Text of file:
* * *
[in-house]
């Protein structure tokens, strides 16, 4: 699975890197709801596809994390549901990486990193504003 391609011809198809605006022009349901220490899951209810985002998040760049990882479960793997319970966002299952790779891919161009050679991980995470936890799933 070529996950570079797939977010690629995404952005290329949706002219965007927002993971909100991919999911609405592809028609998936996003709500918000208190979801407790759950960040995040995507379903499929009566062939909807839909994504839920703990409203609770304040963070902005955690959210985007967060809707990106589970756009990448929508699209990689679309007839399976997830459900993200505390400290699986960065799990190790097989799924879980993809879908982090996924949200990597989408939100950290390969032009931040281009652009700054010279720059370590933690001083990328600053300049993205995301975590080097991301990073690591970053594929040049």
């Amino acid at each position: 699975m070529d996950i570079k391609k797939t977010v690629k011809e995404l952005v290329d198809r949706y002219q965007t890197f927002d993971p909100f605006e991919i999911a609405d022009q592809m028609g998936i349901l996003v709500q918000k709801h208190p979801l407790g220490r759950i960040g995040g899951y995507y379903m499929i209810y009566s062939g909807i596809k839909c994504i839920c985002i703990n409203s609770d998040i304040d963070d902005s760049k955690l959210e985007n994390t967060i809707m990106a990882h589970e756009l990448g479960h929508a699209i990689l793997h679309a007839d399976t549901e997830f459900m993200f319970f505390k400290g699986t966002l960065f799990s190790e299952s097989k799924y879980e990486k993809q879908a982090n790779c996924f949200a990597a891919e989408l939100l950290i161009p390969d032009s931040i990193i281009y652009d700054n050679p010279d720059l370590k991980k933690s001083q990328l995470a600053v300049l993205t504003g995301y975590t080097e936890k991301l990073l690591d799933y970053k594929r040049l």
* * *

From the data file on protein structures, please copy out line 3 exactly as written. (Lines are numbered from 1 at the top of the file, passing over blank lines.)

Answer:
């Amino acid at each position: 699975m070529d996950i570079k391609k797939t977010v690629k011809e995404l952005v290329d198809r949706y002219q965007t890197f927002d993971p909100f605006e991919i999911a609405d022009q592809m028609g998936i349901l996003v709500q918000k709801h208190p979801l407790g220490r759950i960040g995040g899951y995507y379903m499929i209810y009566s062939g909807i596809k839909c994504i839920c985002i703990n409203s609770d998040i304040d963070d902005s760049k955690l959210e985007n994390t967060i809707m990106a990882h589970e756009l990448g479960h929508a699209i990689l793997h679309a007839d399976t549901e997830f459900m993200f319970f505390k400290g699986t966002l960065f799990s190790e299952s097989k799924y879980e990486k993809q879908a982090n790779c996924f949200a990597a891919e989408l939100l950290i161009p390969d032009s931040i990193i281009y652009d700054n050679p010279d720059l370590k991980k933690s001083q990328l995470a600053v300049l993205t504003g995301y975590t080097e936890k991301l990073l690591d799933y970053k594929r040049l």